# Aerodynamic Forces in a Rotor System

We will now put everything we have discussed together and look at all of the aerodynamic forces involved with a rotating blade around a shaft. This is set out in the figure below. We will firstly consider the position of the airflow. It is the relative airflow which sets the angle of attack, which is in turn determined by the horizontal (as a result of rotor rotation) and vertical airspeeds, with the latter being the result of induced flow. Secondly, we will look at the forces which play a role. These are the two components of the airfoil's reaction force: lift and drag.

We must now take an important step forwards in our line of reasoning if we are to take into account both the mechanical rotation around the shaft, and the torque that must be provided by the engine to power the rotorsystem. Another force we are interested in is the rotor's lift in the vertical direction (upwards). Formulated in another way, we are now interested in the horizontal and vertical force components which work on the rotating rotor, relative to the plane of rotation. This can easily be done by breaking the reaction force down into the desired components, instead of into the aerodynamic lift and drag elements. The two forces we are interested in are rotor thrust and rotor drag. These are defined as the force components orthogonal to the rotordisc (that is, 'straight up') and the force components parallel to the rotordisc. Rotor thrust defines the amount of vertical thrust (opposing the weigth of the helicopter). Rotor drag defines the amount of torque that the engine must provide to keep the system rotating. Note that the way we resolve the reaction force into its components is arbitrary from a mathematical point of view, and the way that we have chosen to do so is for engineering purposes (rotor thrust and rotor drag) instead of as a way to explain aerodynamic behaviour (lift and drag).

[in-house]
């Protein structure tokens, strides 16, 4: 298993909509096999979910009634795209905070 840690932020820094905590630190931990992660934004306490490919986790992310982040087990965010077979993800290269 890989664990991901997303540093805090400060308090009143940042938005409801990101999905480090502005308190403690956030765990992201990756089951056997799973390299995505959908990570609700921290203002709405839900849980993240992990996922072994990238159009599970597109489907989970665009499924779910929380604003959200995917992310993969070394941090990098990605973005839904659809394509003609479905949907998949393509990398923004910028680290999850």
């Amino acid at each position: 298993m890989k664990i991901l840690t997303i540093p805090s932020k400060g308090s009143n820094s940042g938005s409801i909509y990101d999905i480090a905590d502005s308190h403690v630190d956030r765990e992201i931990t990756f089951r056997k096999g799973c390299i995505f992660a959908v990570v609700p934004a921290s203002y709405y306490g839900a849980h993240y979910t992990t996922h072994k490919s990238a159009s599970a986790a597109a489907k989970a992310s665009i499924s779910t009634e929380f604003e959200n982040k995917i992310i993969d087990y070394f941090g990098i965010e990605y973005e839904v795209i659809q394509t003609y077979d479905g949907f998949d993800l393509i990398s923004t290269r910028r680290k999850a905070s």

Next topic > Rotordisc

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HeliStart is authored by Peter Goossens.

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